'No Planet B', marchers worldwide tell leaders before UN climate summit

Hundreds of thousands of people from Australia to Paraguay joined the biggest day of climate change activism in history on Sunday, telling world leaders gathering for a summit in Paris there is "No Planet B" in the fight against global warming.
Channel NewsAsia 29 Oct 15;

PARIS/PERTH, Australia: Hundreds of thousands of people from Australia to Paraguay joined the biggest day of climate change activism in history on Sunday, telling world leaders gathering for a summit in Paris there is "No Planet B" in the fight against global warming.

In the French capital, where demonstrations were banned by the authorities after attacks by Islamic State militants killed 130 people on Nov. 13, activists laid out more than 20,000 shoes in the Place de la Republique to symbolize absent marchers on the eve of the summit.

Among the high heels and sandals were a pair of plain black shoes sent by Pope Francis, who has been a vocal advocate for action to prevent dangerous climate change, and jogging shoes from U.N. Secretary-General Ban Ki-moon.

One activist, dressed in white as an angel with large wings, held a sign saying "coal kills". About 10,000 people joined arms to form a human chain through Paris along the 3-km (2-mile) route of the banned march, organisers said.

More than 2,000 events were held in cities including London, Sao Paulo, New York and Asuncion, Paraguay, on the eve of the Paris summit which runs from Nov. 30-Dec. 11 and will be attended by about 150 heads of government.

"Over 570,000 people called with one voice for global leaders to deliver a 100 percent clean energy future at the Paris summit," said Emma Ruby-Sachs, campaign director of Avaaz, one of the organisers.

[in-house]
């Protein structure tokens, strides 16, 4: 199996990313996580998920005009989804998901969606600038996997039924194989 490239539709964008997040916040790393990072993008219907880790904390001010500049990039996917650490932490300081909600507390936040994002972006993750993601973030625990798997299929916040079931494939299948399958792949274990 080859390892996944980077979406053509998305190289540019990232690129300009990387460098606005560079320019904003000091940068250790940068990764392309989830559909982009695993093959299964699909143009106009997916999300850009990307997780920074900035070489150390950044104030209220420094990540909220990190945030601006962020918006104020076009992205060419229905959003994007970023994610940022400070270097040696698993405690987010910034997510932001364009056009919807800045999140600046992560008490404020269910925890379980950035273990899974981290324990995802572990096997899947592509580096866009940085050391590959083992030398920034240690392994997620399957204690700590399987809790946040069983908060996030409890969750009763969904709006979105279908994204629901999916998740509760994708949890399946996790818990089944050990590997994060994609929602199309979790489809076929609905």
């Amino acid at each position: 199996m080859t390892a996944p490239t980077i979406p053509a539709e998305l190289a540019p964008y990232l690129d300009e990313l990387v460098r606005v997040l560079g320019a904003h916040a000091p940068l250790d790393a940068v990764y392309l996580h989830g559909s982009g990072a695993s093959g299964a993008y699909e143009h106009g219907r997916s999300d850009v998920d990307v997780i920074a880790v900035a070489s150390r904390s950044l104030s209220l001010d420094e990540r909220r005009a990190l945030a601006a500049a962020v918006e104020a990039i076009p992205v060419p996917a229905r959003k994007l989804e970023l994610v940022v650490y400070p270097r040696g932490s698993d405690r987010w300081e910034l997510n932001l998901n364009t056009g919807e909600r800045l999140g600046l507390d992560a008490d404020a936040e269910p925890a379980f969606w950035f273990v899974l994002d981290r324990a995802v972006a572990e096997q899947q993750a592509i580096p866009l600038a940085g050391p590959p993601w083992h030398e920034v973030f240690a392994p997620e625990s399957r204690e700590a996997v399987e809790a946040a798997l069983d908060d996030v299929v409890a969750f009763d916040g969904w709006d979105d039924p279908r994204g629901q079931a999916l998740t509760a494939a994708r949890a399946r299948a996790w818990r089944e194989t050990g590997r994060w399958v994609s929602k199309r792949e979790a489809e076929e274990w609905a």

Around the world, activists marched, dressed as polar bears or penguins at risk from melting ice, or chanted slogans such as "climate justice".

Organisers said that 570,000 people so far had taken part in rallies worldwide and that they expected demonstrations including in Ottawa and Mexico City later in the day to push the count above 600,000.

"These are the biggest set of global marches in history," said Sam Barratt at Avaaz.

There was no independent verification of the numbers, although none of the individual marches rivalled one in New York last year that drew an estimated 310,000 people.


In Sydney, about 45,000 people are estimated to have marched through the central business district towards the Opera House. Protesters held placards reading: “There is no Planet B,” and “Say no to burning national forests for electricity”.

In London, organisers said 50,000 marchers were joined by fashion designer Vivienne Westwood, actress Emma Thompson and opposition Labour leader Jeremy Corbyn, who said the turnout was especially impressive for a wet November Sunday.

Almost all the demonstrations were peaceful, but riot police fired tear gas and clashed with about 200 protesters in Paris, some wearing masks, in the Place de la Republique.

Police detained 149 people for questioning. French President Francois Hollande criticised the protests as scandalous amid the candles and flowers left on the square in memory of the 130 killed on Nov. 13.

The demonstrators had carried banners calling for the defence of the climate and democracy.

U.S. President Barack Obama and China's Xi Jinping will be among the leaders attending the start of the summit, which organisers hope will produce a legally binding agreement to commit both rich and developing nations to curbing emissions of greenhouse gases, blamed for warming the planet, beyond 2020.

Hopes are high that the Paris summit will not fail like the previous such meeting six years ago in Copenhagen.

Popular and political momentum for tougher action on carbon emissions has accelerated in recent years, with 2015 set to be the warmest on record. Activists are seeking to combat everything from Beijing’s smoggy skies to Canada’s Keystone oil pipeline.

Saiba Suso, a 26-year-old demonstrator in Paris, said the poor were most at risk: "We are paying the price and we are not the cause. The industrialised countries owe us a lot."